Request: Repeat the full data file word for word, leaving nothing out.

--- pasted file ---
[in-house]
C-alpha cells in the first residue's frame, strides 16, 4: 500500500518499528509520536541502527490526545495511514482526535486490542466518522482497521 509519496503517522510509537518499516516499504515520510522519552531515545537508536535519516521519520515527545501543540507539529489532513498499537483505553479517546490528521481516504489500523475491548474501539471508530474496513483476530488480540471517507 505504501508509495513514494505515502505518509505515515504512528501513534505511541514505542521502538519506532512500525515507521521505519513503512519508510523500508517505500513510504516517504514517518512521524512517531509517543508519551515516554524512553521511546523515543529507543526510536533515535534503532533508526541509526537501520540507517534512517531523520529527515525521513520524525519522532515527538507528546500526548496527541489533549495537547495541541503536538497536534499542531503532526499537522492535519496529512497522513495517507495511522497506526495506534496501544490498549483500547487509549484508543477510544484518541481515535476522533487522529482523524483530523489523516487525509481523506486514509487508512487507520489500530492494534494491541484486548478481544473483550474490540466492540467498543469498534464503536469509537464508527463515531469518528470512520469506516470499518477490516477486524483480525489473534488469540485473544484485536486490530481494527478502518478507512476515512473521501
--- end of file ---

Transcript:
[in-house]
C-alpha cells in the first residue's frame, strides 16, 4: 500500500518499528509520536541502527490526545495511514482526535486490542466518522482497521 509519496503517522510509537518499516516499504515520510522519552531515545537508536535519516521519520515527545501543540507539529489532513498499537483505553479517546490528521481516504489500523475491548474501539471508530474496513483476530488480540471517507 505504501508509495513514494505515502505518509505515515504512528501513534505511541514505542521502538519506532512500525515507521521505519513503512519508510523500508517505500513510504516517504514517518512521524512517531509517543508519551515516554524512553521511546523515543529507543526510536533515535534503532533508526541509526537501520540507517534512517531523520529527515525521513520524525519522532515527538507528546500526548496527541489533549495537547495541541503536538497536534499542531503532526499537522492535519496529512497522513495517507495511522497506526495506534496501544490498549483500547487509549484508543477510544484518541481515535476522533487522529482523524483530523489523516487525509481523506486514509487508512487507520489500530492494534494491541484486548478481544473483550474490540466492540467498543469498534464503536469509537464508527463515531469518528470512520469506516470499518477490516477486524483480525489473534488469540485473544484485536486490530481494527478502518478507512476515512473521501